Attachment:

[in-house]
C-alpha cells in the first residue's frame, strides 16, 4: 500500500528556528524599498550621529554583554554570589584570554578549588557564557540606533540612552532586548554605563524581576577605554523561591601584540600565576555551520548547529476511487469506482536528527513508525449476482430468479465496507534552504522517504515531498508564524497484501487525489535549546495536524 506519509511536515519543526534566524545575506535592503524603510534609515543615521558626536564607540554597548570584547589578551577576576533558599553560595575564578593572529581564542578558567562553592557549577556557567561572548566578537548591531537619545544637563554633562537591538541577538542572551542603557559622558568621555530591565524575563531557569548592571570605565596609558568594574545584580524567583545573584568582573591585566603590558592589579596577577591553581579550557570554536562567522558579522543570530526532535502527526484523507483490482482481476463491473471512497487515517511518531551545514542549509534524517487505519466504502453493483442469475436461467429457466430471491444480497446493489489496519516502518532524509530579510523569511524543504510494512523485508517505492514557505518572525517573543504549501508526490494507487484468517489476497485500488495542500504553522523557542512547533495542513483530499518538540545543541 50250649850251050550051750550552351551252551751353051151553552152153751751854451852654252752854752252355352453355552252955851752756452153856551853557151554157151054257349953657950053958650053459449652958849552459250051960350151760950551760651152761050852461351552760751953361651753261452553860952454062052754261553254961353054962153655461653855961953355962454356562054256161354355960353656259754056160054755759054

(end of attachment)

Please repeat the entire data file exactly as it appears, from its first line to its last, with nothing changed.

[in-house]
C-alpha cells in the first residue's frame, strides 16, 4: 500500500528556528524599498550621529554583554554570589584570554578549588557564557540606533540612552532586548554605563524581576577605554523561591601584540600565576555551520548547529476511487469506482536528527513508525449476482430468479465496507534552504522517504515531498508564524497484501487525489535549546495536524 506519509511536515519543526534566524545575506535592503524603510534609515543615521558626536564607540554597548570584547589578551577576576533558599553560595575564578593572529581564542578558567562553592557549577556557567561572548566578537548591531537619545544637563554633562537591538541577538542572551542603557559622558568621555530591565524575563531557569548592571570605565596609558568594574545584580524567583545573584568582573591585566603590558592589579596577577591553581579550557570554536562567522558579522543570530526532535502527526484523507483490482482481476463491473471512497487515517511518531551545514542549509534524517487505519466504502453493483442469475436461467429457466430471491444480497446493489489496519516502518532524509530579510523569511524543504510494512523485508517505492514557505518572525517573543504549501508526490494507487484468517489476497485500488495542500504553522523557542512547533495542513483530499518538540545543541 50250649850251050550051750550552351551252551751353051151553552152153751751854451852654252752854752252355352453355552252955851752756452153856551853557151554157151054257349953657950053958650053459449652958849552459250051960350151760950551760651152761050852461351552760751953361651753261452553860952454062052754261553254961353054962153655461653855961953355962454356562054256161354355960353656259754056160054755759054